Skip to Content
Home > Health Library > Stress Management: Doing Progressive Muscle Relaxation
View Additional Content In This Section
Have you ever had an aching back or
pain in your neck when you were anxious or stressed? When you have anxiety or
stress in your life, one of the ways your body responds is with muscle tension.
Progressive muscle relaxation is a method that helps relieve that
muscle relaxation is a method to help you relax. You do a series of exercises
in which you tense your muscles as you breathe in and relax them as you breathe
out. You work on your muscle groups in a certain order.
Progressive muscle relaxation is an exercise where you
breathe slowly to relax your muscles.
When you do progressive muscle relaxation, you
do a series of exercises in which you tense your muscles as you breathe in and
relax them as you breathe out.
Continue to Why?
muscle relaxation can reduce anxiety, stress, and muscle tension, and it may
help if you have trouble falling asleep. It can help ease headaches by focusing on the muscles of the head, neck, and jaw. As you learn how your "tense" muscles
feel and how your "relaxed" muscles feel, you may be able to tell when you need
Progressive muscle relaxation is easy to do. And if you
can find a place to lie down and get comfortable, you can do it anytime you
People who have anxiety, stress, muscle tension, or
trouble falling asleep may benefit from progressive muscle
Progressive muscle relaxation can help relieve
anxiety, stress, and muscle tension. It may also help you fall asleep.
Continue to How?
You can use an audio recording to
help you focus on each muscle group, or you can learn the order of muscle
groups and do the exercises from memory. Choose a place where you won't be
interrupted and where you can lie down on your back and stretch out
comfortably, such as a carpeted floor.
After you have learned how to tense and relax each muscle
group, here's something else to try. When you have a very tense muscle, you can
practice tensing and relaxing that muscle area without going through the whole
following is a list of the muscle groups in order and how to tense them.
Remember to lie down when you do this.
What to do
Extend them, and
bend your hands back at the wrist.
and upper arms
your hands into fists, bend your arms at the elbows, and flex your biceps.
Shrug them (raise
toward your ears).
Wrinkle it into a
Around the eyes and
bridge of the nose
Close your eyes as
tightly as you can. (Remove contact lenses before you start the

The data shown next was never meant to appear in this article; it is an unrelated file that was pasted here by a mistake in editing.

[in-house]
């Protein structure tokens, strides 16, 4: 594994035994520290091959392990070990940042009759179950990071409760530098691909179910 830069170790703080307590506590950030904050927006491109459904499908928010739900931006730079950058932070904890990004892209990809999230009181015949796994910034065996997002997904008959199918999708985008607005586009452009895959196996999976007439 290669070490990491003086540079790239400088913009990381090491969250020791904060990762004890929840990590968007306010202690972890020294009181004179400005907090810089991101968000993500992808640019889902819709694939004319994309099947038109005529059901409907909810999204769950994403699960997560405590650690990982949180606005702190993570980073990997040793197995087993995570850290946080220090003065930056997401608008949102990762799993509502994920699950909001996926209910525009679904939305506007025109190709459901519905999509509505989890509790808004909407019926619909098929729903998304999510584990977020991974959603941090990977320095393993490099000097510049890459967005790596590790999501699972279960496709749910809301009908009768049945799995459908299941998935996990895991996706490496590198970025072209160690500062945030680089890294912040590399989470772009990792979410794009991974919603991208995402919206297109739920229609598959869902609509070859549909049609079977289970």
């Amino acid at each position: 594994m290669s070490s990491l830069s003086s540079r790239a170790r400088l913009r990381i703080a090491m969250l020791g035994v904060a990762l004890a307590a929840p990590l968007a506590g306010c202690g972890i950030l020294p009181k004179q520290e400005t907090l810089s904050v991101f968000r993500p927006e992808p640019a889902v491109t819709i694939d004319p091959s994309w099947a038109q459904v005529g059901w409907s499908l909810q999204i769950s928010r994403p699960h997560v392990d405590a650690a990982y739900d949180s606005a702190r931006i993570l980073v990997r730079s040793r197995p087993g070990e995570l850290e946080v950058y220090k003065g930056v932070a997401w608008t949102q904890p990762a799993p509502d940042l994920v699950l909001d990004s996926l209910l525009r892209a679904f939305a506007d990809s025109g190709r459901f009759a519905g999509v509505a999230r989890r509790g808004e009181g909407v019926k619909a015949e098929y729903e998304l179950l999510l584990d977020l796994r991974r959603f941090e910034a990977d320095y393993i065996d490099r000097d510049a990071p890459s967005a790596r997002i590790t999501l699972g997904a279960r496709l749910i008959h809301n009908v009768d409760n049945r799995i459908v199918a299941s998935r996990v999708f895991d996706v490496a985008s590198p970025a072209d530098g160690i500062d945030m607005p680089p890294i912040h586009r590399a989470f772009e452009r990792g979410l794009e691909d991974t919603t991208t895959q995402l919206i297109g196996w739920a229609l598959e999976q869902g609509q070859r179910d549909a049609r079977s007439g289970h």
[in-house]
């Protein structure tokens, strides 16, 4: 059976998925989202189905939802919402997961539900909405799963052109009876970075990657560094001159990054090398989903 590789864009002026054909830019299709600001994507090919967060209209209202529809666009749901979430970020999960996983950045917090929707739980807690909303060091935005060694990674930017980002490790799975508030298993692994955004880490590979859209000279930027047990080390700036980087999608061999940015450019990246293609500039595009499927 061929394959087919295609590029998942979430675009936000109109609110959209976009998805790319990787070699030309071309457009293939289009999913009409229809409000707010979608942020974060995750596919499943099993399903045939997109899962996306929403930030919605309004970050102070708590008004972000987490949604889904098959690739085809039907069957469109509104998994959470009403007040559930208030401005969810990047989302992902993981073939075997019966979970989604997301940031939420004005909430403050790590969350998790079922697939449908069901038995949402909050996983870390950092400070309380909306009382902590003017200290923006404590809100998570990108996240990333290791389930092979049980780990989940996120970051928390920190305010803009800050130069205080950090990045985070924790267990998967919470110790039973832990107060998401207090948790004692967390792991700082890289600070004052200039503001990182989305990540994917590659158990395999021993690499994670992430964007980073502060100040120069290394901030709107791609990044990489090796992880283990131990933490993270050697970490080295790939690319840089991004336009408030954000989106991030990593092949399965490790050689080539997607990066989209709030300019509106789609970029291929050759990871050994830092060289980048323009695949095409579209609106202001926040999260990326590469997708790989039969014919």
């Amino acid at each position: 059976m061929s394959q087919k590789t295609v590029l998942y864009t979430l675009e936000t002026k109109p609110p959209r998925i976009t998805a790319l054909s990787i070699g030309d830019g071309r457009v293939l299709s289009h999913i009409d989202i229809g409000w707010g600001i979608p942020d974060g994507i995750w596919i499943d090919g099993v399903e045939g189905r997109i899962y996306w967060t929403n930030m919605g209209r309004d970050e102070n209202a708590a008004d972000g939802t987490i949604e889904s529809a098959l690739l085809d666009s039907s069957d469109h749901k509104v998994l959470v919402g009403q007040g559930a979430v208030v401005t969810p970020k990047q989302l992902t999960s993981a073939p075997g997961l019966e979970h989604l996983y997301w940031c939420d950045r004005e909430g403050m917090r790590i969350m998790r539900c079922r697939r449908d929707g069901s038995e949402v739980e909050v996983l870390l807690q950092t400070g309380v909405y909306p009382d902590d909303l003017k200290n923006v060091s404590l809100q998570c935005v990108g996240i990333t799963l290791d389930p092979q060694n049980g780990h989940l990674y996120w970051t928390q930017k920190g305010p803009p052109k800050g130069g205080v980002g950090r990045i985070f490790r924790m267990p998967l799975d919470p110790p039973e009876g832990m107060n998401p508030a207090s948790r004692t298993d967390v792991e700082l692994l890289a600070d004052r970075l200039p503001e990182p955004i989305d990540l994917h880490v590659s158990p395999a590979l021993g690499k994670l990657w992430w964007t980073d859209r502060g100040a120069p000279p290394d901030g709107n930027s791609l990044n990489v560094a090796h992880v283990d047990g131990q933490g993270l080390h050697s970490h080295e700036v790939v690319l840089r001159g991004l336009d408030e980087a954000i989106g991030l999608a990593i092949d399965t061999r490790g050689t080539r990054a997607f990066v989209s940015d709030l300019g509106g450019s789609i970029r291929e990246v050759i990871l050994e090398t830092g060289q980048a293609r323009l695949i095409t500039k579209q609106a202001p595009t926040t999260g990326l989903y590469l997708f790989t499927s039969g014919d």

Cheeks and jaws
Smile as widely as
Press your lips
together tightly. (Check your face for tension. You just want to use your
Back of the neck
Press the back of
your head against the floor or chair.
Front of the
Touch your chin to
your chest. (Try not to create tension in your neck and head.)
Take a deep breath,
and hold it for 4 to 10 seconds.
Arch your back up
and away from the floor or chair.
Suck it into a tight
knot. (Check your chest and stomach for tension.)
Press your buttocks
Point your toes
toward your face. Then point your toes away, and curl them downward at the same
time. (Check the area from your waist down for tension.)
When you first start, it may be helpful to use an
audio recording until you learn all the muscle groups in order.
An audio recording can be helpful at first to
guide you through the muscle groups. Using an audio recording may also help you
tense and relax your muscles for the right amount of time. After a while, you
may be able to do this on your own.
Continue to Where?
Now that you have learned
about progressive muscle relaxation, you are ready to give it a try. Check your
local library, websites that sell audio programs, or a bookstore for progressive muscle relaxation audio
If you want to try another other relaxation technique,
Return to topic:
Other Works Consulted
Anspaugh DJ, et al. (2009). Coping with and managing
stress. In Wellness: Concepts and Applications, 7th ed.,
pp. 312–329. New York: McGraw-Hill.
Freeman L (2009). Meditation. In L Freeman, ed., Mosby’s Complementary and Alternative Medicine: A Research-Based Approach, 3rd ed., pp. 158–188. St. Louis: Mosby Elsevier.
Freeman L (2009). Relaxation therapy. In Mosby's Complementary and Alternative Medicine: A Research-Based Approach, 3rd ed., pp. 129–157. St. Louis: Mosby Elsevier.
May 15, 2012
Patrice Burgess, MD - Family Medicine & Steven Locke, MD - Psychiatry
How this information was developed to help you make better health decisions.
To learn more visit Healthwise.org
© 1995-2013 Healthwise, Incorporated. Healthwise, Healthwise for every health decision, and the Healthwise logo are trademarks of Healthwise, Incorporated.
2650 Siskiyou Blvd., Medford, OR 97504